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It outlines how to use comparison tables in your copy to boost sales..

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Video Transcript

 

Amisha Shrimanker:
Well, hey there. Hey, everyone. Welcome to the second video training of this month. I am Amisha Shrimanker, founder of The Copy Crew, in which we help clients launch their irresistible offers in the online space, whether it’s a digital course, a coaching program, or a membership site. And in today’s training, I want to talk about tables, and specifically speaking, comparison tables, and how you can use them in your copy and move your prospects who are on that particular page, and move them to a yes and have them click on that call to action button, whether it’s having them to purchase from you or get on a free call or even register for a brand new webinar.

Amisha Shrimanker:
So let me share my screen and bring up today’s presentation. There we go. So today’s presentation is how to use tables in your copy. So what you’re going to learn today is … Gosh, my mouse is incredibly slow. Sorry about that. Oh, there we go. We’re going to learn about comparison tables, and I’m going to show you the apples to apples method, the apples to oranges method, and how we can use comparison tables when you have multiple products. I’ll talk about some conversion boosters, and also finally end this presentation with some of the copy tips you can infuse to improve your conversions.

Amisha Shrimanker:
Okay, so first of all, what is a comparison table? A couple of ways to look at this. Number one, it’s sort of the table that compares competitor brands to your product, and you can even use a comparison table to compare multiple products on your site. So let’s look at the first type of comparison table, which is the apples to apples comparison. So again, an apples to apples comparison is when you are comparing two similar products. So that’s your digital course versus a competitor’s digital course, your membership site versus the competition’s membership sites, typically the industry standard, whatever is out there and whatever’s available. The topics of all offers, when you do this method, must be similar. So that means if you’ve got a personal finance eCourse, you must compare your content to other personal finance trainings or courses out there. So it’s a two row table. As you can see, you will talk about your course on the right and the competition courses and the training, you’re going to compare that and that’s going to be on the left hand side.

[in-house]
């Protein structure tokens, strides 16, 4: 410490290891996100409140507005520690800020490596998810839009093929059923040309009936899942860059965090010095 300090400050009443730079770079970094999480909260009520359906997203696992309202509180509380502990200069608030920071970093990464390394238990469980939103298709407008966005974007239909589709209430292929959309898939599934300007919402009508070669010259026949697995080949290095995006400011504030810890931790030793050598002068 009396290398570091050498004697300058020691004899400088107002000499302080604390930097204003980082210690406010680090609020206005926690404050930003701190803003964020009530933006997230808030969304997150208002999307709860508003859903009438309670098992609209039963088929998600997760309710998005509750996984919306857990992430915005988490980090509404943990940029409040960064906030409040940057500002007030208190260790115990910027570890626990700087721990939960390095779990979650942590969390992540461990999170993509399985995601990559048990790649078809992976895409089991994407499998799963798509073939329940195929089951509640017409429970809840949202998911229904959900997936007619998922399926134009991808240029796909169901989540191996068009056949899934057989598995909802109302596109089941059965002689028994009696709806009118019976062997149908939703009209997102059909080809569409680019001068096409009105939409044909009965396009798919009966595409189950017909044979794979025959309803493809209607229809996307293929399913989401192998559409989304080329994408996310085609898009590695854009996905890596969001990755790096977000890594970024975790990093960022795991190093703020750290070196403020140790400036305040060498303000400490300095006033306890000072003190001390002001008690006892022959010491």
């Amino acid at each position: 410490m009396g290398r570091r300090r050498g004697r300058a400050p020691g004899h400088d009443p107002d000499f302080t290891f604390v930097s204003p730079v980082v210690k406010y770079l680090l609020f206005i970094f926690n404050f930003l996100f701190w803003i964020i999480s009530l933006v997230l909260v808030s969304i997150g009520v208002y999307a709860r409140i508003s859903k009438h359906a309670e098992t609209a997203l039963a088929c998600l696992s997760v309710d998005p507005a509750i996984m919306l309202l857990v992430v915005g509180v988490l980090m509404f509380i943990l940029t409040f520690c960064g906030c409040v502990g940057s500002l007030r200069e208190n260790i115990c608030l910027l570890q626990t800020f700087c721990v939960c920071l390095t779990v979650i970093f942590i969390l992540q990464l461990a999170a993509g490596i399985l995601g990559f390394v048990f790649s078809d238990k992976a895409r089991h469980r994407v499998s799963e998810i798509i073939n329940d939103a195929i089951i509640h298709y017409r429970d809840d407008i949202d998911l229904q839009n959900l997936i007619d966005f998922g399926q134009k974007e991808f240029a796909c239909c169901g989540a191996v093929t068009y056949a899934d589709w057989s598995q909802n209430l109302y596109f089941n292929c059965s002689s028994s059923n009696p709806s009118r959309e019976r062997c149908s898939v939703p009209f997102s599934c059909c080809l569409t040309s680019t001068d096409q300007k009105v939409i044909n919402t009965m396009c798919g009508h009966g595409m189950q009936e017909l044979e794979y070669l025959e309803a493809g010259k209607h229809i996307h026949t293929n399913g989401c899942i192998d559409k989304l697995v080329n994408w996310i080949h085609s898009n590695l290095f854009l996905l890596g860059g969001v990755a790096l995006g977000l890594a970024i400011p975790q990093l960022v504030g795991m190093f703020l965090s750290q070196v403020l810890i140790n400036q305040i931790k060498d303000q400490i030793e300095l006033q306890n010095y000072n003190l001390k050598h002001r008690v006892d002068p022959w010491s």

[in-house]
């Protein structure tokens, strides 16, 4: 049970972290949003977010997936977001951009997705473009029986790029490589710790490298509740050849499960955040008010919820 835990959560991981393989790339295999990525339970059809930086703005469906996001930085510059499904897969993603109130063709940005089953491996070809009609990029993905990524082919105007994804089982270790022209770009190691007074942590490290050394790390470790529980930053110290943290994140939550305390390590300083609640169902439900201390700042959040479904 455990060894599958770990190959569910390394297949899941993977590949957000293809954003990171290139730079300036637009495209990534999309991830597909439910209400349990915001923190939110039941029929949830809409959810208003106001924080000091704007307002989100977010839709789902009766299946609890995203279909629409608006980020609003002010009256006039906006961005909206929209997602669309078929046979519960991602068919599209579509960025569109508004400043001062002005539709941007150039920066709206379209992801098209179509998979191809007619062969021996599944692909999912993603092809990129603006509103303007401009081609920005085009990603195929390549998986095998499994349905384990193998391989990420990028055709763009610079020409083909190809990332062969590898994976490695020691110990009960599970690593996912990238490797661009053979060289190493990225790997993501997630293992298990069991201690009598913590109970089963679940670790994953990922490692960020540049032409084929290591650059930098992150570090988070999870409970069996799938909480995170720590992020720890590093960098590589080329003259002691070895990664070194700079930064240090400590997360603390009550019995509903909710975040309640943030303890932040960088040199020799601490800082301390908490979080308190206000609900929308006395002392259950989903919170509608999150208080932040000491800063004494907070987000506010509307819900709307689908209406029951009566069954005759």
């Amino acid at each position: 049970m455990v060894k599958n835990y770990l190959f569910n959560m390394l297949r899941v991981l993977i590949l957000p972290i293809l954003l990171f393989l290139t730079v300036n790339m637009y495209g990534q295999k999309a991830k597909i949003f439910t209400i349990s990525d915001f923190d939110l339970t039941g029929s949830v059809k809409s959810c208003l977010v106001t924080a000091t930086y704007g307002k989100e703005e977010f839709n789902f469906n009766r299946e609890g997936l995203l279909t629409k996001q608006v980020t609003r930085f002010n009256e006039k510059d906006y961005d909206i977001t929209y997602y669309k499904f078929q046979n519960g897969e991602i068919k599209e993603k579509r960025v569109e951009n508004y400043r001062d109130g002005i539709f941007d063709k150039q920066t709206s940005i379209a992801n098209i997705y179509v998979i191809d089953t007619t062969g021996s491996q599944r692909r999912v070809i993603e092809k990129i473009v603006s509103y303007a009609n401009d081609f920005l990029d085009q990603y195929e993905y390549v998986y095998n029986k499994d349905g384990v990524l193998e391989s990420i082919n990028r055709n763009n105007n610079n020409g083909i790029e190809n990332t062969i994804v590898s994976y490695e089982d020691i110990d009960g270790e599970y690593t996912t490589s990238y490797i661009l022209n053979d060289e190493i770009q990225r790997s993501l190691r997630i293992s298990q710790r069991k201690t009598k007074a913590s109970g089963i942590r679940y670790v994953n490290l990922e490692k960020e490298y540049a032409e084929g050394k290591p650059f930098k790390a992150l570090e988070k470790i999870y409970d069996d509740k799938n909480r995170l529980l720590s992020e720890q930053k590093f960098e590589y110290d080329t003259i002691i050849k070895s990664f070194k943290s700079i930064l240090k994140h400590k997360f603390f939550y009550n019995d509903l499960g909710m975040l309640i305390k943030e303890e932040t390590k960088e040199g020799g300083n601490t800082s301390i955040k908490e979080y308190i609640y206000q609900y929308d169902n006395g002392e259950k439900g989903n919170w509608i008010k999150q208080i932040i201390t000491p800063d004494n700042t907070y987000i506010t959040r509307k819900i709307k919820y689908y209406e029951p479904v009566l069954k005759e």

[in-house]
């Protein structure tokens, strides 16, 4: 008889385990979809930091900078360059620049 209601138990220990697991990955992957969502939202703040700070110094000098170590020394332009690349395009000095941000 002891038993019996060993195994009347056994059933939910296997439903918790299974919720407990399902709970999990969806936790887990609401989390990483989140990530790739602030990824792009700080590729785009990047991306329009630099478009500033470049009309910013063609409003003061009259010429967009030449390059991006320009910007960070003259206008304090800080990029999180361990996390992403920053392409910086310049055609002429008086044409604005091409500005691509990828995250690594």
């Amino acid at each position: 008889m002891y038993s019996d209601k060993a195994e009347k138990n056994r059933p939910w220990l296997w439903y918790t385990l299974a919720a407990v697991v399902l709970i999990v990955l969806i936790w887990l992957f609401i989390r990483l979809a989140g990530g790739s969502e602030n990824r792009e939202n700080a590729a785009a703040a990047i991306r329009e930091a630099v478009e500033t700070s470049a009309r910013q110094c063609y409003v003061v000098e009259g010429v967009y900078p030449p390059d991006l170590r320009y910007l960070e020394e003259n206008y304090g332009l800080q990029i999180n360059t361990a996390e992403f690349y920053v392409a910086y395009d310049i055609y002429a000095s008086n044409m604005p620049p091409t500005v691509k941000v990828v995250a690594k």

Amisha Shrimanker:
Let’s take a look at an example. Here is one example of an apples to apples comparison. This one’s from my digital course, The ROI Sales Page, and The ROI Sales Page teaches you how to write a sales page from start to finish, and it injects personality and it uses reliable copywriting framework. So it’s not so much reliant on templates. Okay, and that’s end of my shameless plug right there. So anyway, coming back to this example, I am comparing The ROI Sales Page, which is a digital course, and comparing it to other similar trainings out there in the marketplace.

Amisha Shrimanker:
So typically what you want to do is you want to talk about a feature and a benefit of your offer. Every feature and every benefit, you want to dedicate a row to every feature, and talk about it on the right, and then how the competition misses the mark when it comes to those specific features that you’re highlighting, how they miss the mark and how they’re not up to par in terms of the content. It’s basically, you’re kind of shining the light and highlighting how great your product is and how the competition misses the mark.

Amisha Shrimanker: